Jared Kushner was diagnosed and treated for thyroid cancer while working in the White House.
Kushner wrote about his cancer scare – which never leaked to the press – in his forthcoming memoir, Breaking History: A White House Memoir.
The New York Times reported on an excerpt of the book on Monday.
In it, Kushner recalled a conversation he had with White House physician Sean Conley on an October 2019 trip to Texas.
‘On the morning that I traveled to Texas to attend the opening of a Louis Vuitton factory, White House physician Sean Conley pulled me into the medical cabin on Air Force One,’ Kushner wrote. ‘”Your test results came back from Walter Reed,” he said. “It looks like you have cancer. We need to schedule a surgery right away.”‘
Kushner told Conley to hold off – and come to his office the next day.
‘Please don’t tell anyone – especially my wife or my father-in-law,’ he said, referencing Ivanka Trump and then President Donald Trump.
Jared Kushner (left) speaks to Ivanka Trump (right) at a Louis Vuitton factory event in Alvarado, Texas in October 2019. In his forthcoming memoir he reveals he learned he had thyroid cancer earlier that day
Commerce Secretary Wilbur Ross (from left), Jared Kushner and Ivanka Trump sit in the audience for President Donald Trump’s remarks at a Texas Louis Vuitton plant in October 2019
Jared Kushner (left) and Ivanka Trump (right) are captured getting off of Air Force One after the Texas Louis Vuitton trip. Kushner said in his memoir that White House physician Dr. Sean Conley told him he had thyroid cancer that morning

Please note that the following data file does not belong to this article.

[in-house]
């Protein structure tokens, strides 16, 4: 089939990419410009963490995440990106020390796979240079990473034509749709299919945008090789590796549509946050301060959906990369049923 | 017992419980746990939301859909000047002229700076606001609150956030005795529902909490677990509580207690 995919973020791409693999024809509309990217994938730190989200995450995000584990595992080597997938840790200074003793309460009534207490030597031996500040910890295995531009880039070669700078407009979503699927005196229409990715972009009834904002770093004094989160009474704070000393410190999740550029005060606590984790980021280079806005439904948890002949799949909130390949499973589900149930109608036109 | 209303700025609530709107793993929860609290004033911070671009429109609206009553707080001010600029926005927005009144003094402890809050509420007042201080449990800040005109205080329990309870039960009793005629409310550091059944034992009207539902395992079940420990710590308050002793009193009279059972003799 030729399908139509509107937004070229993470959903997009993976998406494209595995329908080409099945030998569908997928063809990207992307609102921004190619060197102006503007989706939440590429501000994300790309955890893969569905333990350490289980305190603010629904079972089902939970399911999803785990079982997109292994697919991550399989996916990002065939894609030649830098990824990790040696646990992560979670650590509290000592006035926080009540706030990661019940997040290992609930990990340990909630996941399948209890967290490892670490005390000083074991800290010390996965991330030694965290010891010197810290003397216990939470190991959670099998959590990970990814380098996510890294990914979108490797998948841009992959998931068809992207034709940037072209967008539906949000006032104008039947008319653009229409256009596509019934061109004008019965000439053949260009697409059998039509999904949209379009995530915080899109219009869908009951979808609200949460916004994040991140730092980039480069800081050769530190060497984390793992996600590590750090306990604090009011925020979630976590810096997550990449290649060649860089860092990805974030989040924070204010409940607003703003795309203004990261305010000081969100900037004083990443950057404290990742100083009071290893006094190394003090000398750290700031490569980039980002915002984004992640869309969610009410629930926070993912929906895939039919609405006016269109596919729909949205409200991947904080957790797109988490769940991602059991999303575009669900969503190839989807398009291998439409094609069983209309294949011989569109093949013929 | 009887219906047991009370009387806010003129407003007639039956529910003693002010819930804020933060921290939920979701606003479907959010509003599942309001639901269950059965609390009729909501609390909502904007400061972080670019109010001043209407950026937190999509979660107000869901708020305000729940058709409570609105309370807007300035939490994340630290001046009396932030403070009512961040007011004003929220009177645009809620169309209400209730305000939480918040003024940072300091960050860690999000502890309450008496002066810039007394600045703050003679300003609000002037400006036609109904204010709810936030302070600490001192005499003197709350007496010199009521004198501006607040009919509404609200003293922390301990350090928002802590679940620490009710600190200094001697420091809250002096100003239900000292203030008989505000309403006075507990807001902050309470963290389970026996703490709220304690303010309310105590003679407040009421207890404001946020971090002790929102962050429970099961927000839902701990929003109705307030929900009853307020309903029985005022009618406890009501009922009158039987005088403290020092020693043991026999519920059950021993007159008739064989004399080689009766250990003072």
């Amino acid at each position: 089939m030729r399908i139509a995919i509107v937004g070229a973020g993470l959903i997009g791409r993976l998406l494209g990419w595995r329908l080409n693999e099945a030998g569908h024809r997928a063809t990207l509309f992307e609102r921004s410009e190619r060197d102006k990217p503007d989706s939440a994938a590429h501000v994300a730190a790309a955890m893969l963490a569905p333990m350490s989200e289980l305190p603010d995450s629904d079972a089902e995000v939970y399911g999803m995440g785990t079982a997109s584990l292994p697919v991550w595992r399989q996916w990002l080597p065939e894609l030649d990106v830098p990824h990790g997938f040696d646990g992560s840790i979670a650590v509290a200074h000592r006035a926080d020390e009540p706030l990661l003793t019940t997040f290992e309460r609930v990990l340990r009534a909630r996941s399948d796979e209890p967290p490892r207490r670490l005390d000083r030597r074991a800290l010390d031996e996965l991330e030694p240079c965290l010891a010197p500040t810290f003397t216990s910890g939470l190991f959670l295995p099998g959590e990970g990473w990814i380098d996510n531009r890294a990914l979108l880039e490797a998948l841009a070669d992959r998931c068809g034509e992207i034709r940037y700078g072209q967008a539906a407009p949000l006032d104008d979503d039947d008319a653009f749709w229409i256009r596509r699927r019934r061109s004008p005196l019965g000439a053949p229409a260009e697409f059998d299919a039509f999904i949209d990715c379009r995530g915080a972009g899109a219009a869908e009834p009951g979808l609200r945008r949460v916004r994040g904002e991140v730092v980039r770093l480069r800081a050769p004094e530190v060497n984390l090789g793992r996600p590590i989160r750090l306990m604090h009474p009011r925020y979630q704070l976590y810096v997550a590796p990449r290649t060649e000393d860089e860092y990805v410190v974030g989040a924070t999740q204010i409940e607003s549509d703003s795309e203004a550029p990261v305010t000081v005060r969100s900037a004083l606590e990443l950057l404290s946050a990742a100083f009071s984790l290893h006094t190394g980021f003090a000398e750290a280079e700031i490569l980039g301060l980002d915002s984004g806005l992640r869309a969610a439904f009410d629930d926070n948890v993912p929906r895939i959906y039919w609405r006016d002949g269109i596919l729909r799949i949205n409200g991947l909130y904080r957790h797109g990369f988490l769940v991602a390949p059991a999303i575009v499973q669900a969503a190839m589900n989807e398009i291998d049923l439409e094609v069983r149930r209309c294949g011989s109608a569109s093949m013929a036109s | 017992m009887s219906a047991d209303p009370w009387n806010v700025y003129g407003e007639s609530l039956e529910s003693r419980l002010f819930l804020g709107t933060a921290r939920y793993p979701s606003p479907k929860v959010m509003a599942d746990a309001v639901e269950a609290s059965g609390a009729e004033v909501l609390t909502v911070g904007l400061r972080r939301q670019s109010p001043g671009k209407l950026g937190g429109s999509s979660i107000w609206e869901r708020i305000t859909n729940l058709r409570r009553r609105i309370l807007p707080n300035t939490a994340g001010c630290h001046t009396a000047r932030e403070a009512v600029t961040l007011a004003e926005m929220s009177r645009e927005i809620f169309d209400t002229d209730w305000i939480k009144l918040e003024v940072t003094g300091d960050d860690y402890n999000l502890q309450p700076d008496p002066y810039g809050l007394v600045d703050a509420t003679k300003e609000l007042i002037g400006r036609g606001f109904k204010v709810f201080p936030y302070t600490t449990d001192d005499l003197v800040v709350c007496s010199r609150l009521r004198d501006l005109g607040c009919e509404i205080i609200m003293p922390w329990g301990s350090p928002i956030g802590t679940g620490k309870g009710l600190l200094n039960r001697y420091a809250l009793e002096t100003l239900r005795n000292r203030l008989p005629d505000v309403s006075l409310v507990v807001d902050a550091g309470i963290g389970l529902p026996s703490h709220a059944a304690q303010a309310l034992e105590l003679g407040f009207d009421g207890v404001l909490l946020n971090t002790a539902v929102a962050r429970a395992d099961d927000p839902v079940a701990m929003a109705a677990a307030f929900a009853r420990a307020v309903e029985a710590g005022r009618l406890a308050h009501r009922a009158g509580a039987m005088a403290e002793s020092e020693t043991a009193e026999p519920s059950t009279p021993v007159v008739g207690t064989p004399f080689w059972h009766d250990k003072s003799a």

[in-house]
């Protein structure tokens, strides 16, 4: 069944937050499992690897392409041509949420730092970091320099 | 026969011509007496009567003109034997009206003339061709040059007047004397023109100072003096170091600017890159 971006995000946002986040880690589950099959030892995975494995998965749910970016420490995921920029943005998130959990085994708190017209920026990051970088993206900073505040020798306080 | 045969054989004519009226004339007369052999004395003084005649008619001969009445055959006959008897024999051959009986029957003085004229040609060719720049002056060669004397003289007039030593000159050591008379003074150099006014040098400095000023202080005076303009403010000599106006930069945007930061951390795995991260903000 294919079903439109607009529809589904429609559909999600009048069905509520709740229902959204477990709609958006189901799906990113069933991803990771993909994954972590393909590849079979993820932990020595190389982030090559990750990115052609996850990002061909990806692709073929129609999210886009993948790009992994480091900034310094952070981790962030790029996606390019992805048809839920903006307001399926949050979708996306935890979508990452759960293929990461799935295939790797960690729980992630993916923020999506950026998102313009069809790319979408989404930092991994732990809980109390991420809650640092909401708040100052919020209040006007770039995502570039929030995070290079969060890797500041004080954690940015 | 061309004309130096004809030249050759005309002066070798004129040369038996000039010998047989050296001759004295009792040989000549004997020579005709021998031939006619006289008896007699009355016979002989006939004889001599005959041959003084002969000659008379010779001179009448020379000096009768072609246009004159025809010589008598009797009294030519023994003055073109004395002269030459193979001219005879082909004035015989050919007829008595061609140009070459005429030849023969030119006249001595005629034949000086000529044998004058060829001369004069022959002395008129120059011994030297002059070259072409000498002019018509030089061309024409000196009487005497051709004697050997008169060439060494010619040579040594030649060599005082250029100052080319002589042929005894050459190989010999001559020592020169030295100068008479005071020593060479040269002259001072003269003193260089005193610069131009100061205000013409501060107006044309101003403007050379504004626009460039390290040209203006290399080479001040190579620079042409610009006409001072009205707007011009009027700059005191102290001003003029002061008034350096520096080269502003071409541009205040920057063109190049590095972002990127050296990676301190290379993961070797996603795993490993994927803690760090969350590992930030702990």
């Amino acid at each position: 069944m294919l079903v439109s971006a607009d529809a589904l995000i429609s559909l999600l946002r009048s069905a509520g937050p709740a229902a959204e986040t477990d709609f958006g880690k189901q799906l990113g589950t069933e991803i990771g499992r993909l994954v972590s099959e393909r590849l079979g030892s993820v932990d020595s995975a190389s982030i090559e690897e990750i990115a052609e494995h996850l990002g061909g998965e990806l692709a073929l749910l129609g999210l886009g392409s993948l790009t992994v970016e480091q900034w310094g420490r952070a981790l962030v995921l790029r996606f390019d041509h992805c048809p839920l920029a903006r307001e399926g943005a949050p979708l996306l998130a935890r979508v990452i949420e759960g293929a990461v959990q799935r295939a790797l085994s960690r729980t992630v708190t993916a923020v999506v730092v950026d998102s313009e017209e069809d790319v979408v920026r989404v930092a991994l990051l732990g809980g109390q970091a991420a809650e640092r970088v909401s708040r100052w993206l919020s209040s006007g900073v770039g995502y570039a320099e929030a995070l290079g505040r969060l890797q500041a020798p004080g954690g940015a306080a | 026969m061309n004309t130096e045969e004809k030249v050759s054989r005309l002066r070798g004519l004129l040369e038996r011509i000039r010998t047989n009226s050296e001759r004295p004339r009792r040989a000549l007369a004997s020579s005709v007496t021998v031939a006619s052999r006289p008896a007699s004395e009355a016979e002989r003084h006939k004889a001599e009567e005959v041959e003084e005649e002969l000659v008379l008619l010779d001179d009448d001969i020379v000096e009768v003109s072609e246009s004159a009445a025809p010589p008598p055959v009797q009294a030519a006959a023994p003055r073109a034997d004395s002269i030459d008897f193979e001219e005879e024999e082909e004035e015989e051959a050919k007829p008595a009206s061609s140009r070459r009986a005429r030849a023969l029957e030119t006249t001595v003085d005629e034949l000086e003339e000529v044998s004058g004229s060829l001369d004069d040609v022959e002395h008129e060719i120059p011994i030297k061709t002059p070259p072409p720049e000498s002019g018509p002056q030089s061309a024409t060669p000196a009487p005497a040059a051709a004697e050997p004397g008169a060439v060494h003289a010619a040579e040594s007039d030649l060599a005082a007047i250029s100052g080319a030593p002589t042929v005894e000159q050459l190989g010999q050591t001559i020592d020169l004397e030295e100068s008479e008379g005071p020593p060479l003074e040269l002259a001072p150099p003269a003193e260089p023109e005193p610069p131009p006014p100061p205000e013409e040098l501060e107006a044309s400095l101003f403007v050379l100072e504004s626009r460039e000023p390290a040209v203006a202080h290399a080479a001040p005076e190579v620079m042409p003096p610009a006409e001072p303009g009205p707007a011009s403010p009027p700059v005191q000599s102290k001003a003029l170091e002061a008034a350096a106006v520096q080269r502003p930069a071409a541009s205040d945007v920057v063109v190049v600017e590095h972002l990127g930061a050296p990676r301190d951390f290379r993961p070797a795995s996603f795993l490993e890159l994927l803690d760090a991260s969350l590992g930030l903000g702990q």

President Donald Trump holds up a Louis Vuitton bag during the October 2019 Texas factory tour, the same trip that Jared Kushner said he found out he had thyroid cancer
Jared Kushner (center right) stands alongside Ivanka Trump (center left) and two of their children at the funeral last week for Ivanka’s Trump’s later mother Ivana Trump
Both Ivanka Trump and Kushner worked in the White House as senior advisers to the president.
Photos from that day show Kushner seated alongside his wife at the Alvarado, Texas Louis Vuitton plant.
They’re seated front row at President Trump’s speech, while the president is photographed checking out the quality of the bags.
Kushner said his cancer had been caught ‘early’ but that a ‘substantial part of my thyroid’ needed to be removed.
He feared that the surgery could impact his ability to speak.
A doctor at New York-Presbyterian Hospital ‘concluded that I needed surgery to remove an unusual growth in my thyroid, and we scheduled the operation for the Friday before Thanksgiving.’
‘That way, I would miss the least amount of time in the office. My absence might even go unnoticed. That’s how I wanted it,’ Kushner continued.
‘This was a personal problem and not for public consumption,’ the top Trump adviser added.
Kushner said he tried to concentrate on work and ‘not to think about the upcoming surgery or the unwanted growth in my body.’
‘When I did think about it, I reminded myself that it was in the hands of God and the doctors, and that whatever happened was out of my control,’ he wrote. ‘At moments, I caught myself wondering whether I would need extensive treatment.’